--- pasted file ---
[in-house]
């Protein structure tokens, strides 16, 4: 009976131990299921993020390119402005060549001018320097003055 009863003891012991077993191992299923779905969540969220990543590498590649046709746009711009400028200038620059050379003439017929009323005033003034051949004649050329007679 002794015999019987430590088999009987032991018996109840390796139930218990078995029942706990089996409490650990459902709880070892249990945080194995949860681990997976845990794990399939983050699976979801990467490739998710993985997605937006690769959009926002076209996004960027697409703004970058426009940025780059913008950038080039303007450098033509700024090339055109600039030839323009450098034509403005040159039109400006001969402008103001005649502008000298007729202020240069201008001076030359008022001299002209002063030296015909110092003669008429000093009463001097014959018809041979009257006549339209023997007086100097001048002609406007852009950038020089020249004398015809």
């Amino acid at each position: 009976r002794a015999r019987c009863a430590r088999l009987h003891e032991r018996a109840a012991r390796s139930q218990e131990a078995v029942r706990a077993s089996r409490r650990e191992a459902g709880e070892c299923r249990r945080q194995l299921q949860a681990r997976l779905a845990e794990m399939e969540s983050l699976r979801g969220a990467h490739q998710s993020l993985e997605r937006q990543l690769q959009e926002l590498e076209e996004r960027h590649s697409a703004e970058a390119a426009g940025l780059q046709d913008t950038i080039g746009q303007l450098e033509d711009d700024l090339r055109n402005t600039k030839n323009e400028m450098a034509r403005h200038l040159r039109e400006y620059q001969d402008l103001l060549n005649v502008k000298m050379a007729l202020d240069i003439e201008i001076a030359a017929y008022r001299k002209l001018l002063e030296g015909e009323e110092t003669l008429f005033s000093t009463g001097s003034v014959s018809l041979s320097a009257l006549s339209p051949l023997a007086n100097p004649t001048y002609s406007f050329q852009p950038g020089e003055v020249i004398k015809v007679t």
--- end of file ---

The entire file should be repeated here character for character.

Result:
[in-house]
């Protein structure tokens, strides 16, 4: 009976131990299921993020390119402005060549001018320097003055 009863003891012991077993191992299923779905969540969220990543590498590649046709746009711009400028200038620059050379003439017929009323005033003034051949004649050329007679 002794015999019987430590088999009987032991018996109840390796139930218990078995029942706990089996409490650990459902709880070892249990945080194995949860681990997976845990794990399939983050699976979801990467490739998710993985997605937006690769959009926002076209996004960027697409703004970058426009940025780059913008950038080039303007450098033509700024090339055109600039030839323009450098034509403005040159039109400006001969402008103001005649502008000298007729202020240069201008001076030359008022001299002209002063030296015909110092003669008429000093009463001097014959018809041979009257006549339209023997007086100097001048002609406007852009950038020089020249004398015809």
């Amino acid at each position: 009976r002794a015999r019987c009863a430590r088999l009987h003891e032991r018996a109840a012991r390796s139930q218990e131990a078995v029942r706990a077993s089996r409490r650990e191992a459902g709880e070892c299923r249990r945080q194995l299921q949860a681990r997976l779905a845990e794990m399939e969540s983050l699976r979801g969220a990467h490739q998710s993020l993985e997605r937006q990543l690769q959009e926002l590498e076209e996004r960027h590649s697409a703004e970058a390119a426009g940025l780059q046709d913008t950038i080039g746009q303007l450098e033509d711009d700024l090339r055109n402005t600039k030839n323009e400028m450098a034509r403005h200038l040159r039109e400006y620059q001969d402008l103001l060549n005649v502008k000298m050379a007729l202020d240069i003439e201008i001076a030359a017929y008022r001299k002209l001018l002063e030296g015909e009323e110092t003669l008429f005033s000093t009463g001097s003034v014959s018809l041979s320097a009257l006549s339209p051949l023997a007086n100097p004649t001048y002609s406007f050329q852009p950038g020089e003055v020249i004398k015809v007679t």